Hoosier Lottery works to stop scammers using its name, phone rec - News, Weather, Sports, Toledo, OH

Hoosier Lottery works to stop scammers using its name, phone recordings

Hoosier Lottery website (Source: Hoosier Lottery) Hoosier Lottery website (Source: Hoosier Lottery)
Anna Carlisle (Source: WAVE 3 News) Anna Carlisle (Source: WAVE 3 News)
Chip Polston (Source: WAVE 3 News) Chip Polston (Source: WAVE 3 News)
TroubleShooter Consumer TroubleShooter Consumer

LOUISVILLE, KY (WAVE) - Have you ever dreamed of winning the lottery? That could make you a scammers dream. The Hoosier Lottery is taking action to stop a new hoax using their name and phone recordings to try and trick victims. In fact, there is a nationwide bulletin from the North American Association of State and Provincial Lotteries going around about this lottery scam. One of the most elaborate some officials say they've ever seen.

For Anna Carlisle it has been a lifelong dream.

"I am 73 years old," Carlisle said. "I've been trying to win ever since it came out," she said with a laugh.

"People want to win the lottery," said Kentucky Lottery spokesman Chip Polston. "That's the underlying thing that keeps these scammers in business."

Kentucky Lottery got word of the latest scam attempt in late June. First potential victims get a letter or e-mail saying they have won the lottery and they need to call a toll free number. When they call they get a recording of the actual Indiana Lottery hotline.

"This one is really taking it up a notch," Polston said. "And I think that's why a lot of us are really concerned with this because they are stealing material from the Hoosier Lottery to give it a certain air of legitimacy."

Once you hit one the call is transferred to a foreign sounding operator who says he'll transfer your prize to your bank or credit card account, right after you give him your account information. Then they use the information to steal money or their identity.

The Indiana Lottery is fighting back, creating a special section on their website to warn people and contacting the state Attorney General's office.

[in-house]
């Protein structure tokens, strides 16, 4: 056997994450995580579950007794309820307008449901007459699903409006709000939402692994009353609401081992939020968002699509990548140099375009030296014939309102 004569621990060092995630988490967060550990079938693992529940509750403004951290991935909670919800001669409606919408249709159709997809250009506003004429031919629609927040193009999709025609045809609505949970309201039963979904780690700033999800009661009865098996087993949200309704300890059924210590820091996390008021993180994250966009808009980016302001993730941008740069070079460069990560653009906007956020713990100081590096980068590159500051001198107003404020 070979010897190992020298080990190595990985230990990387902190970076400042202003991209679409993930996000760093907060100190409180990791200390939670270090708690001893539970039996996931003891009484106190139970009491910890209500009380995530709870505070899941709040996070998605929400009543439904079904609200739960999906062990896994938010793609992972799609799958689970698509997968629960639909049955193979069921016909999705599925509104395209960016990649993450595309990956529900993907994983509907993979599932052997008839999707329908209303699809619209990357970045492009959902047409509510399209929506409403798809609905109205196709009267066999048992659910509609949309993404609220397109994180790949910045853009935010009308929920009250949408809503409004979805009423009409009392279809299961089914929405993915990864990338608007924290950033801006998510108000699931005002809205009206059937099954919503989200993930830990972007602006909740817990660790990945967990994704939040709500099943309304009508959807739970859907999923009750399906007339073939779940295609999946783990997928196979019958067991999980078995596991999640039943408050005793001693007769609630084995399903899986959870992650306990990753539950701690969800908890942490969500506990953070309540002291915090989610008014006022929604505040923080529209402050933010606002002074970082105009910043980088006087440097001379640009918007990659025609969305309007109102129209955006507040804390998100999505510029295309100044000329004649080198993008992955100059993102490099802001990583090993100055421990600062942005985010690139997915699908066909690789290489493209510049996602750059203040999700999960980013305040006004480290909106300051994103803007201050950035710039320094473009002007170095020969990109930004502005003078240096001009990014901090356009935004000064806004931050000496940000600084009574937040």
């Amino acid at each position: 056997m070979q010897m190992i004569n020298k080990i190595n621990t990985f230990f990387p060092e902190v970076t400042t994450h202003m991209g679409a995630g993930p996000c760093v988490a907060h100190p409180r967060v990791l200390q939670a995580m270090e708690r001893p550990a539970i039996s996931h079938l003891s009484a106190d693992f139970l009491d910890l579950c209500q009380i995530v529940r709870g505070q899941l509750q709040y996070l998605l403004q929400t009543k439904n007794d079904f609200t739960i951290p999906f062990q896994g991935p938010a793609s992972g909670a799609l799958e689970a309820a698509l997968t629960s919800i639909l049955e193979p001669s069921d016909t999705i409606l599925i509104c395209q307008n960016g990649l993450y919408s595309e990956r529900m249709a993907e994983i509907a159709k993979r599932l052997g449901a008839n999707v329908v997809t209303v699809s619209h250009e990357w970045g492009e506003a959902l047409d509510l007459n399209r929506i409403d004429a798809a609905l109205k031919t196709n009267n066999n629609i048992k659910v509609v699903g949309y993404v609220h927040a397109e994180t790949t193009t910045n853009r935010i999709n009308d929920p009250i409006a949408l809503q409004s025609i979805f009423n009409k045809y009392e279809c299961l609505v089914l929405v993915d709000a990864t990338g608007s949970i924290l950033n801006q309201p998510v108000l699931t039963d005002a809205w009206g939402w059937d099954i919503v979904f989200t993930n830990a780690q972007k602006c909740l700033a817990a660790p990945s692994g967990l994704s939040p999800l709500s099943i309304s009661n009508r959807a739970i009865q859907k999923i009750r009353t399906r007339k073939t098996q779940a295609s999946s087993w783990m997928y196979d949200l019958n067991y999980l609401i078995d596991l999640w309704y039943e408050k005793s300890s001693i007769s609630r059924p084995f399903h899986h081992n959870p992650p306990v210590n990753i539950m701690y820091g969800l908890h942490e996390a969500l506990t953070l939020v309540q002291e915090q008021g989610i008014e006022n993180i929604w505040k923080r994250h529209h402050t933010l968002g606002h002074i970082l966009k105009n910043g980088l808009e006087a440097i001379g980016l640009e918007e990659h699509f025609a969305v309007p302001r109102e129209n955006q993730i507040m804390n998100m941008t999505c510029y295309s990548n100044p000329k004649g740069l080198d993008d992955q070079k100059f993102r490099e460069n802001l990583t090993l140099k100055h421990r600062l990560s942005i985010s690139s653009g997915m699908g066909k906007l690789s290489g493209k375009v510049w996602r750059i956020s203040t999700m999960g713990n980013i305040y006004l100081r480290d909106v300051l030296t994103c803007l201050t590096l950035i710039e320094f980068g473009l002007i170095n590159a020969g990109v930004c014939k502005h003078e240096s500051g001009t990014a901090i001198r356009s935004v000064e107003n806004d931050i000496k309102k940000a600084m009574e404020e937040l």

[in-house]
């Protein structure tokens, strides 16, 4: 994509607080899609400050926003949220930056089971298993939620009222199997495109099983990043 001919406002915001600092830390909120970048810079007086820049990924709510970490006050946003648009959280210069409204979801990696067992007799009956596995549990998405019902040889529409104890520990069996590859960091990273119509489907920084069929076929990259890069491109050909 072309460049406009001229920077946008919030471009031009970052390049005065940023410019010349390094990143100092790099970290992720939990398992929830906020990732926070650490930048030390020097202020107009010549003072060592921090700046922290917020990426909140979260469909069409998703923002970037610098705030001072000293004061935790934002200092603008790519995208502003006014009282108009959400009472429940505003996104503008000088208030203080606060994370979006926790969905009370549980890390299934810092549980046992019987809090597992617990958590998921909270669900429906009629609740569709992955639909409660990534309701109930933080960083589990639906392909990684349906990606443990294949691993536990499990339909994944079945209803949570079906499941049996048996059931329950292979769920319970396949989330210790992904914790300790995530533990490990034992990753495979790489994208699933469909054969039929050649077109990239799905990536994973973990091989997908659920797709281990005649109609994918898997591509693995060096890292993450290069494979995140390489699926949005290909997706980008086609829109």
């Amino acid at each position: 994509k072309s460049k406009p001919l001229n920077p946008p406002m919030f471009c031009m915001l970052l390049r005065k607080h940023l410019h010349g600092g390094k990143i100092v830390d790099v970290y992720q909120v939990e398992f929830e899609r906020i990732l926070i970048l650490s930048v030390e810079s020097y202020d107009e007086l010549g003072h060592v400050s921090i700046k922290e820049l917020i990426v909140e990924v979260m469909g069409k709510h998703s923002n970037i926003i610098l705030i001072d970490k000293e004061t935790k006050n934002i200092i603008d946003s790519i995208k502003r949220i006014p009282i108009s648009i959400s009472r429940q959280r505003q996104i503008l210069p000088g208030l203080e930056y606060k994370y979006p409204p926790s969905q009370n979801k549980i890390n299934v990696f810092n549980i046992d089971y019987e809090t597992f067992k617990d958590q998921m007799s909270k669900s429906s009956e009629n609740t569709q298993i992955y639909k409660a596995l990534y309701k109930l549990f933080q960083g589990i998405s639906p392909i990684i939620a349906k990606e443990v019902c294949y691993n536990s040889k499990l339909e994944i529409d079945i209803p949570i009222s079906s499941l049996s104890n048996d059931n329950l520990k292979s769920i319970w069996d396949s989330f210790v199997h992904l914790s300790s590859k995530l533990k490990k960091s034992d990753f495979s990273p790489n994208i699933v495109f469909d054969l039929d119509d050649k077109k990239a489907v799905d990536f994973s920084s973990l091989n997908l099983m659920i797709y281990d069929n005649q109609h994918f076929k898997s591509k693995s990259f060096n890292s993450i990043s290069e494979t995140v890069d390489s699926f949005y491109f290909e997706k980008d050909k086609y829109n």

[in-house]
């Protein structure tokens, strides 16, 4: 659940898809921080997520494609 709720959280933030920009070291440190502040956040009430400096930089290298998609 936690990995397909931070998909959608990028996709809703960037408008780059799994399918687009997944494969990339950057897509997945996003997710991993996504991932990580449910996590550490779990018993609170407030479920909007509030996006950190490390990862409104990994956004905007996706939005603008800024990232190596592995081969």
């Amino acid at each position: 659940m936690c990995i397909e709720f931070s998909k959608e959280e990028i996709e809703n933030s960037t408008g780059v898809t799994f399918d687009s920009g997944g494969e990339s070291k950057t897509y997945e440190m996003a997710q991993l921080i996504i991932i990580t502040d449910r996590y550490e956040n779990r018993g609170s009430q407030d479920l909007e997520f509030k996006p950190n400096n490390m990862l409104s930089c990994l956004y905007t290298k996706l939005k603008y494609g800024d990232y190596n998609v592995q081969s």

"Fraudulent telemarketing schemes within the United States and abroad persuade people to spend hundreds and thousands of dollars on illegal lotteries and sweepstakes," said Courtney Arango, communications director for Hoosier Lottery in an email. "These telemarketers ensure customers that they have good chances of winning or they have already won but need to send a ‘processing fee’ or divulge confidential information (i.e., credit card number, bank account number, or Social Security number) in order to receive their prize. The Hoosier Lottery never requires winners to pay a processing fee prior to receiving their prize or cash payments, regardless of the amount won."

Arango said if a player does not have a ticket, he/she cannot win a prize. The Hoosier Lottery will not contact a player regarding a prize unless he/she has entered a second chance drawing or is a myLottery member. Polston said things operate much the same way with the Kentucky Lottery.

If players or non-players have questions or suspicions about a prize, or if anyone is concerned because he/she is being asked for personal information, contact the Hoosier Lottery at 1-800-955-6886 or email info@hoosierlottery.com.

For more information about scams and fraud related to lotteries, please visit the North American Association of State and Provincial Lotteries web page.

The scammers have now pulled down the recording of the Indiana Lottery line and replaced it with the Minnesota Lottery recording. Hoosier Lottery officials have reached out to their counterparts in Minnesota and notified them.

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